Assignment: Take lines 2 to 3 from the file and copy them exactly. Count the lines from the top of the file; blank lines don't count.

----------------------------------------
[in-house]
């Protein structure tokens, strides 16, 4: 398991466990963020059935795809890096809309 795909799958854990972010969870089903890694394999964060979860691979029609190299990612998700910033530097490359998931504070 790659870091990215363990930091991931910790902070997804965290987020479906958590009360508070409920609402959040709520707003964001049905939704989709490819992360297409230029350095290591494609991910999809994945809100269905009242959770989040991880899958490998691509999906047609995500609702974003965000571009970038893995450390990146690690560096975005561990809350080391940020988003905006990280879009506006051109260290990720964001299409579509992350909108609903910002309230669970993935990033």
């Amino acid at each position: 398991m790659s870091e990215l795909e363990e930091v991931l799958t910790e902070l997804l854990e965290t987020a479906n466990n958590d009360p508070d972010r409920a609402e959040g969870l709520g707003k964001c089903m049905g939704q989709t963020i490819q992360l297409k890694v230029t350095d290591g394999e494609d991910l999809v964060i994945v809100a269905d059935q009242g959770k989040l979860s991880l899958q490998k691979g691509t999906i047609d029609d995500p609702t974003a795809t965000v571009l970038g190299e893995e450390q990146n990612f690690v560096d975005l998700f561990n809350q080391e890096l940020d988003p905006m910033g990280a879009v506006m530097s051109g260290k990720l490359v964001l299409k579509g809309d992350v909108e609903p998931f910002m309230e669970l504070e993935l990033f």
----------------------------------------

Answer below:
């Protein structure tokens, strides 16, 4: 398991466990963020059935795809890096809309 795909799958854990972010969870089903890694394999964060979860691979029609190299990612998700910033530097490359998931504070 790659870091990215363990930091991931910790902070997804965290987020479906958590009360508070409920609402959040709520707003964001049905939704989709490819992360297409230029350095290591494609991910999809994945809100269905009242959770989040991880899958490998691509999906047609995500609702974003965000571009970038893995450390990146690690560096975005561990809350080391940020988003905006990280879009506006051109260290990720964001299409579509992350909108609903910002309230669970993935990033």
């Amino acid at each position: 398991m790659s870091e990215l795909e363990e930091v991931l799958t910790e902070l997804l854990e965290t987020a479906n466990n958590d009360p508070d972010r409920a609402e959040g969870l709520g707003k964001c089903m049905g939704q989709t963020i490819q992360l297409k890694v230029t350095d290591g394999e494609d991910l999809v964060i994945v809100a269905d059935q009242g959770k989040l979860s991880l899958q490998k691979g691509t999906i047609d029609d995500p609702t974003a795809t965000v571009l970038g190299e893995e450390q990146n990612f690690v560096d975005l998700f561990n809350q080391e890096l940020d988003p905006m910033g990280a879009v506006m530097s051109g260290k990720l490359v964001l299409k579509g809309d992350v909108e609903p998931f910002m309230e669970l504070e993935l990033f």